It was a long hike, but a pretty reasonable one, as far as effort goes. After about two or three miles, you cross a small bridge over the under-promoted-but-still-beautiful Illoluette Falls, before continuing on for the main prizes, Nevada and Vernal Falls.
The 9-mile trail is mostly downhill, except for a mile-and-a-half stretch right before your first encounter with the impressive, roaring, huge Nevada Falls.
Check out this sampler of the scenery hikers enjoy:
Nevada Falls blew us away. The volume of water and its force and loud roar is overwhelming. Photos and videos donâ€™t do it justice, but certainly they do better than mere words. We could hear the roar of the waterfalls, and also feel them under foot as we approached on the trail. You really have to check these out firsthand. You will be better for it. I know the sights and sounds will remain with me forever, and I will recall them in the coming days and weeks and be inspired each time.
By the time we were done taking in Nevada Fall, we were overheated. It was about 85 degrees, if not more, and we had been hiking in the hot sun for a couple of hours.
We kept hearing people mention Mist Trail and Vernal Falls. As we made our way down the trail between Nevada and Vernal Falls, the people hiking up that we met on the trail were soaking wet â€“ literally dripping wet, hair and all. We couldnâ€™t wait to see what the Mist Trail section would bring, as we were hot and looking forward to some relief and cooling off.
At Vernal Falls, people laid out sunning on the big slab of rock that is separated (thank goodness) from the river and waterfallâ€™s upper brink by a metal fence.
Boy, were we hot. Sabrina was getting a little tired of all the media capture and wanting to get â€œmistedâ€ like the upward hikers we were meeting on the trail. I was eager as well.
Soon after we finally got a great vantage of Vernal Falls and started descending a stone staircase-like trail that was being misted over by the nearby rush of Vernal Falls. The view and sound and mist of Vernal Falls was more than enough to satisfy, but throw in a rainbow cutting through the mist and this was a major thrill for us.
We packed all the gadgets and cameras away except for the one waterproof camera and off we went. Eager to get wet but (apparently) not too wet, Sabrina left me in the Mist and I lolly-gagged taking videos and pictures and enjoying both the awesome, cold, refreshing shower Vernal Falls provided me and the spectacular sceneâ€¦ a rushing waterfall, rainbow and mist spraying a cloud over the nearby trail and its visitors.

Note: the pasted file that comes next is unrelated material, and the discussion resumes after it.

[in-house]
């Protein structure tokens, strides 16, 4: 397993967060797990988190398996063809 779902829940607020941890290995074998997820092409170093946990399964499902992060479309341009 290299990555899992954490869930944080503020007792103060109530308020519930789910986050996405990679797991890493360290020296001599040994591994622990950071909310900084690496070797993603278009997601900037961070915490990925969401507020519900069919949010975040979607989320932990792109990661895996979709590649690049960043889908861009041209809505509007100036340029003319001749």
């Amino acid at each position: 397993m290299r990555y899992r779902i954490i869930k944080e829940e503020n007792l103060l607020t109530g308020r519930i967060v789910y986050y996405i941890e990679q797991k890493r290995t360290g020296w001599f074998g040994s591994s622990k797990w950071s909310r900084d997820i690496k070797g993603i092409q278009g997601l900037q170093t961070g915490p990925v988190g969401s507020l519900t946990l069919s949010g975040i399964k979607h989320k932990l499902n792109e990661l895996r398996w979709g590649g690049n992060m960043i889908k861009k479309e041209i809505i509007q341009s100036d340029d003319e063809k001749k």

From there, we hiked another mile or two to the bottom, ending at Happy Isles, where a shuttle awaited, but we didnâ€™t take. (Much to Sabrinaâ€™s regrets. I bribed her to walk the remaining flat mile to Curry Village and it only cost me a fudgecicle.)
It was a glorious day in Godâ€™s country. Like so many of our national park wonders, Yosemite National Park gave and gave and gave. Our first day, and time, in Yosemite National Park was nothing short of epic. The sights were stunning, the sounds were exhilarating and the adventure was epic. It was a fulfilling and rewarding day in Californiaâ€™s star national park.
We returned to our tent village, where we enjoyed a hot shower, great meal and restful night, where I’m currently entering this post. : >
Here is a compressed video clip that captures the hike from Glacier Point to Panorama Point to Mist Trail:
If interested, here’s another post about Giant Sequoias, and other stunning Yosemite Park sights.
If you’d like to see more images from Yosemite National Park, here is a link to my Flickr Photostream of the whole Yosemite trip, including waterfalls, Half Dome, Yosemite Valley, Mariposa Grove (including the 27-foot-wide Grizzly Giant Sequoia).
Or, here’s a link to another post that covers a handful of other stunning Yosemite sites.
BTW, when I’m not enjoying our national parks in the West, I’m most likely working on promoting them on behalf of Active Interest Media.
To get in on all fun, start here. We want to share tips and media about our favorite national park wonders in the West and help others have a vacation of a lifetime like my recent one in Yosemite.
P. S. Thank you very much to my good friend, Mike Lilygren (and his business partners, Cade Maestas and Brendon Weaver) of Bridge Outdoors, who outfitted me with enough portable power to charge an army’s media gadgets.